Overwhelmingly, if one were to assign a singular reason for a site being threatened, the biggest danger for historic resources in Virginia comes in the form of encroaching development. Whether an old building threatened with wholesale replacement or a site facing a fate of being swallowed up by new development, 43% of listings cited development and expansion as the main reason for inclusion on the list. Demolition by neglect or abandonment was the next most popular threat, at 33%. Roughly 10% of listings can be seen as threatened because of transportation expansion or infrastructure-related projects. Approximately 6% of listed sites cited unavoidable external threats like damage caused by weather, while the remaining 5% cited a lack of funding for the reason the site was in jeopardy. Most Endangered listings often face multiple threats, some of which unfold over time. For the sake characterizing the general trends in Virginia over the past nearly 14 years, each site’s main threat was counted once.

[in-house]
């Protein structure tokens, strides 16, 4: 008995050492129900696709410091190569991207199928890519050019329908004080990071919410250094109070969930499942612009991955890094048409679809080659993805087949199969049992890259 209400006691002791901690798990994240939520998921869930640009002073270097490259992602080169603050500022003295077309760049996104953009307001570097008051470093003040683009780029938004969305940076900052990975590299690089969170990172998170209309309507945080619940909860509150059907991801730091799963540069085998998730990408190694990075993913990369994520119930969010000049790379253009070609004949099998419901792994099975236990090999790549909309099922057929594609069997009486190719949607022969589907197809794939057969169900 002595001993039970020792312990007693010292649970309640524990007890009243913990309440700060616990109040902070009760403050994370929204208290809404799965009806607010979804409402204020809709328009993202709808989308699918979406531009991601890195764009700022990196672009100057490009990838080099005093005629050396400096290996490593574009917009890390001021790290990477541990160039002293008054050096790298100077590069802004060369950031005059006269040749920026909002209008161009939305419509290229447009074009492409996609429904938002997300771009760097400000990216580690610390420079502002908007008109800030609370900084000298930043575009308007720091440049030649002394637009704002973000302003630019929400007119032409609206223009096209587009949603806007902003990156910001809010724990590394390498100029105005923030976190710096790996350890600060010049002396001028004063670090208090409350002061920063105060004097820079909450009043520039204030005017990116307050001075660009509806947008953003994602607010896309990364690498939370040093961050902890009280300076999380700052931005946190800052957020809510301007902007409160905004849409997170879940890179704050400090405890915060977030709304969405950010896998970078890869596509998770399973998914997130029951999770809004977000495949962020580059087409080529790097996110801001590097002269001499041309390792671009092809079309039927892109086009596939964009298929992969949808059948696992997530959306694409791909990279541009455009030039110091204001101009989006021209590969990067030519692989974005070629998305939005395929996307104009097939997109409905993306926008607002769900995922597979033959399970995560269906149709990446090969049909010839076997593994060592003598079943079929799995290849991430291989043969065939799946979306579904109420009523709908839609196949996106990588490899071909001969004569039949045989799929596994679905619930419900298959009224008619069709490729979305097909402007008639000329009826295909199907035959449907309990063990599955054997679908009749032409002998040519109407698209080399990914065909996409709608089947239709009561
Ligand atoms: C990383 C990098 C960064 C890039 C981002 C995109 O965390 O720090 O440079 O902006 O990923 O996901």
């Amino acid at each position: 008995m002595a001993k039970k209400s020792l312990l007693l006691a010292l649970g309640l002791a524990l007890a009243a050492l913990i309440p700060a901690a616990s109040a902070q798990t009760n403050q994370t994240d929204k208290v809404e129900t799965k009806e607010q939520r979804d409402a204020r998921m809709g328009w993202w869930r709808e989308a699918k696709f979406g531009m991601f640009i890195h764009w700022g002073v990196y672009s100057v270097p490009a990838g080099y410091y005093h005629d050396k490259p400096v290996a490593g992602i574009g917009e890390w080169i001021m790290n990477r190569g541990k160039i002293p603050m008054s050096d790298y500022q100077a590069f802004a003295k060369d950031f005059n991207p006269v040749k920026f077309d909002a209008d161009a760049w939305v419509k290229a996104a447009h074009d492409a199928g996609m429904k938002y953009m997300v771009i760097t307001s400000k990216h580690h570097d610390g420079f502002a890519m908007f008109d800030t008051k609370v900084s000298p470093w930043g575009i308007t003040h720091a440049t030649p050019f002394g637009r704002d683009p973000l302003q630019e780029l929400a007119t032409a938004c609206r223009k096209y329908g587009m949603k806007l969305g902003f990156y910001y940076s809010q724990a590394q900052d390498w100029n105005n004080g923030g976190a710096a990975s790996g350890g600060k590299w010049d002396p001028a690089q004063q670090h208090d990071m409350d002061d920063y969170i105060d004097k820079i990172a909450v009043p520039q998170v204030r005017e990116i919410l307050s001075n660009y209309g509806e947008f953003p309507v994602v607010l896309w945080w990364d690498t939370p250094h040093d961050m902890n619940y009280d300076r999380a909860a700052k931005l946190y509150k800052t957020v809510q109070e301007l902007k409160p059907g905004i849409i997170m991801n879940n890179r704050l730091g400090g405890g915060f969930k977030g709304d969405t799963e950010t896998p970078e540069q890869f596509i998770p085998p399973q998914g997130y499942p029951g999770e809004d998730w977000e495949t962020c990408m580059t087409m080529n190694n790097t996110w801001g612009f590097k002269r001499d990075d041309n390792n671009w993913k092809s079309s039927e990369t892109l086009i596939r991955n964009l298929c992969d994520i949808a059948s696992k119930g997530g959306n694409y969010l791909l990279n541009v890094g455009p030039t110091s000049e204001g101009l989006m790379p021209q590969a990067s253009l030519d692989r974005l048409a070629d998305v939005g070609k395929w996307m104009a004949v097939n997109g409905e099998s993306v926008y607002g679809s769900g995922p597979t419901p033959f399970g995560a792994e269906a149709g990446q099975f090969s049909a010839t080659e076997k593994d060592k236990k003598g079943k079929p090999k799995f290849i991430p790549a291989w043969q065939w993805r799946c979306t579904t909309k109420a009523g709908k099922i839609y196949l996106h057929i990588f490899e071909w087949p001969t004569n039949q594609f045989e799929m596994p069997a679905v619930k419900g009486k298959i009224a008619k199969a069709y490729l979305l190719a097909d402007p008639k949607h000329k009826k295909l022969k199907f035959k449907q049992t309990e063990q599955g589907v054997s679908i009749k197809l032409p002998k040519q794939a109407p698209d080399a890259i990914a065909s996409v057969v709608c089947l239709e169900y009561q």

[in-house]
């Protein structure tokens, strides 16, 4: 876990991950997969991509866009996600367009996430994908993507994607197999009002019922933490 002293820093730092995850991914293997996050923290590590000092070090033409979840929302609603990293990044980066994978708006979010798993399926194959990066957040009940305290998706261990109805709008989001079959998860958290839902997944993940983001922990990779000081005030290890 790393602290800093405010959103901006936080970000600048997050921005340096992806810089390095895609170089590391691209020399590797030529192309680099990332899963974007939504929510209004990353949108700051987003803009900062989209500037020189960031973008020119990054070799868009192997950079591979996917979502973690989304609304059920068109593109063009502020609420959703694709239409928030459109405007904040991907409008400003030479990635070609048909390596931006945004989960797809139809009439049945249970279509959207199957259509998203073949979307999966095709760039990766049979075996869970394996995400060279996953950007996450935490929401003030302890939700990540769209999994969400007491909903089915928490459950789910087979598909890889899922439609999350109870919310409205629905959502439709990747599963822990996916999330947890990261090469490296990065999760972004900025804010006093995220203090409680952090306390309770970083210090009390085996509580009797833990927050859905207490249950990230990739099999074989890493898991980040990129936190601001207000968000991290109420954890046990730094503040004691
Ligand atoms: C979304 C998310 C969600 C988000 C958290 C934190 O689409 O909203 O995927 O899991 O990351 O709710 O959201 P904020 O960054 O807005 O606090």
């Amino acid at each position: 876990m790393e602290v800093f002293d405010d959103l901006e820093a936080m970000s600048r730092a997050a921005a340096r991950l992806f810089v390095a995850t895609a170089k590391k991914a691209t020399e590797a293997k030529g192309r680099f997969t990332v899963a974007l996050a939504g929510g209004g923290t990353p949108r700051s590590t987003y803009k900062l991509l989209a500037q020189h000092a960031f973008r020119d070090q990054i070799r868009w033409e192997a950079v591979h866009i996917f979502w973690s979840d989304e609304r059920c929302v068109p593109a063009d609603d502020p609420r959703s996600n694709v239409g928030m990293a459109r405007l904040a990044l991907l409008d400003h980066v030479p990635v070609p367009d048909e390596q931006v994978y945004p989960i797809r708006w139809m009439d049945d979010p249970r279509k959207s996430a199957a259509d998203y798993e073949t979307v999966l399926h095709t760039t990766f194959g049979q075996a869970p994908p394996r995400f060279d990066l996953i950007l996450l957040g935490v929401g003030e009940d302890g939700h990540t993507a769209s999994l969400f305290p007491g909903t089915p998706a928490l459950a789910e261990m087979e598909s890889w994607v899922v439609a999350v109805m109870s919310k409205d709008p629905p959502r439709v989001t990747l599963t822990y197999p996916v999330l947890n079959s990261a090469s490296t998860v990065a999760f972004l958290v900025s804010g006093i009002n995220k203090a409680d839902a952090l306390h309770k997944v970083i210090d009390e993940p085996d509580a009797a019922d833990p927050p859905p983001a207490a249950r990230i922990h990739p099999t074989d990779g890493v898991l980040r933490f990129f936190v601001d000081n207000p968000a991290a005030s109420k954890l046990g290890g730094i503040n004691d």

Encroaching development: 43%
Demo by Neglect: 33%
Transportation/Infrastructure expansion: 10%
External threats/weather: 6%
Lack of funding: 5%
How Sites Were Saved
Much like the multiple and varied threats that have and still face historic sites in the Commonwealth, the reasons or factors behind the more than 50% of listings that we consider to be saved are numerous and often intertwined with one another. That is, any combination of grassroots efforts, funding sources, governmental intervention, or other factors could be responsible for a site being saved. In order to characterize the overarching reason that a listing was successful, we have attributed to each listing one predominant factor, with the understanding that others apply as well.